• Pericarditis: inflammation of the outer lining of the heart resulting from infection, autoimmune disease, radiation, surgery, or myocardial infarction. Pericarditis clinically presents with fever, pleuritic chest pain that increases with lying supine, and a pericardial rub on auscultation. An ECG with diffuse ST-segment elevation and an echo showing a pericardial effusion can confirm the diagnosis. Management is supportive.

References

  1. Wang, A., Holland, T.L. (2020). Overview of management of infective endocarditis in adults. In Yeon, S.B. (Ed.). UpToDate. Retrieved March 21, 2021, from https://www.uptodate.com/contents/overview-of-management-of-infective-endocarditis-in-adults
  2. Sexton, D.J., Chu, V.H. (2020). Clinical manifestations and evaluation of adults with suspected left-sided native valve endocarditis. In Baron, E.L. (Ed.). UpToDate. Retrieved March 21, 2021, from https://www.uptodate.com/contents/clinical-manifestations-and-evaluation-of-adults-with-suspected-left-sided-native-valve-endocarditis
  3. Sexton, D.J., Chu, V.H. (2020). Antimicrobial therapy of left-sided native valve endocarditis. In Baron, E.L. (Ed.). UpToDate. Retrieved March 21, 2021, from https://www.uptodate.com/contents/antimicrobial-therapy-of-left-sided-native-valve-endocarditis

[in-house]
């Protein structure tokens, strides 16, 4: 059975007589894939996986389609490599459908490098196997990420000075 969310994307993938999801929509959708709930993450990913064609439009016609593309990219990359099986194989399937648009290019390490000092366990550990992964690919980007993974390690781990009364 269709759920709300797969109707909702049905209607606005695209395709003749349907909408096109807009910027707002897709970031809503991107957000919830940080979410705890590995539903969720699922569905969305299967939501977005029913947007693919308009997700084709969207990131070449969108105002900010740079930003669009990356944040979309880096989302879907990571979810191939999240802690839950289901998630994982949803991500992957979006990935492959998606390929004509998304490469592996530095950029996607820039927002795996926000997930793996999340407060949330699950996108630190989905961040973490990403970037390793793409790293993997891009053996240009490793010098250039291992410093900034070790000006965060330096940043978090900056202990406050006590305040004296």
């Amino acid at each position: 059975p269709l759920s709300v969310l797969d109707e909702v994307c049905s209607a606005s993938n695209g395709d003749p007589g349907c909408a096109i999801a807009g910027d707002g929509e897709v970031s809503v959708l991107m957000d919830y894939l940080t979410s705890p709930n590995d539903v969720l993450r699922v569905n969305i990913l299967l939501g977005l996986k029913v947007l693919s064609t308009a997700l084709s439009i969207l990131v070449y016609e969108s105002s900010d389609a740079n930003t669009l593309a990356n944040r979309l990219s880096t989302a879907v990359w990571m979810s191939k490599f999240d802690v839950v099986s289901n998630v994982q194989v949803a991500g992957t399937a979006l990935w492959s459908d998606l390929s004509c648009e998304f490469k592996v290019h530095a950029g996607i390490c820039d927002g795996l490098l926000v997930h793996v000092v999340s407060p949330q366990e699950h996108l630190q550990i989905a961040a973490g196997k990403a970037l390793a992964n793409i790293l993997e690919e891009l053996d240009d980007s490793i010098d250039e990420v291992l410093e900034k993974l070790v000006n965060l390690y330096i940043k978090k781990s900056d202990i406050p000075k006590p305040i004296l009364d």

4. Sexton, D.J., Chu, V.H. (2019). Right-sided native valve infective endocarditis. In Baron, E.L. (Ed.). UpToDate. Retrieved March 21, 2021, from https://www.uptodate.com/contents/right-sided-native-valve-infective-endocarditis
  5. Sexton, D.J., Chu, V.H. (2021). Native valve endocarditis: Epidemiology, risk factors, and microbiology. In Baron, E.L. (Ed.). UpToDate. Retrieved March 21, 2021, from https://www.uptodate.com/contents/native-valve-endocarditis-epidemiology-risk-factors-and-microbiology
  6. Wang, A., Gaca, J. (2021). Surgery for left-sided native valve infective endocarditis. In Yeon, S.B. (Ed.). UpToDate. Retrieved March 21, 2021, from https://www.uptodate.com/contents/surgery-for-left-sided-native-valve-infective-endocarditis
  7. Spelman, D. (2021). Complications and outcome of infective endocarditis. In Baron, E.L., and Yeon, S.B. (Eds.). UpToDate. Retrieved March 21, 2021, from https://www.uptodate.com/contents/complications-and-outcome-of-infective-endocarditis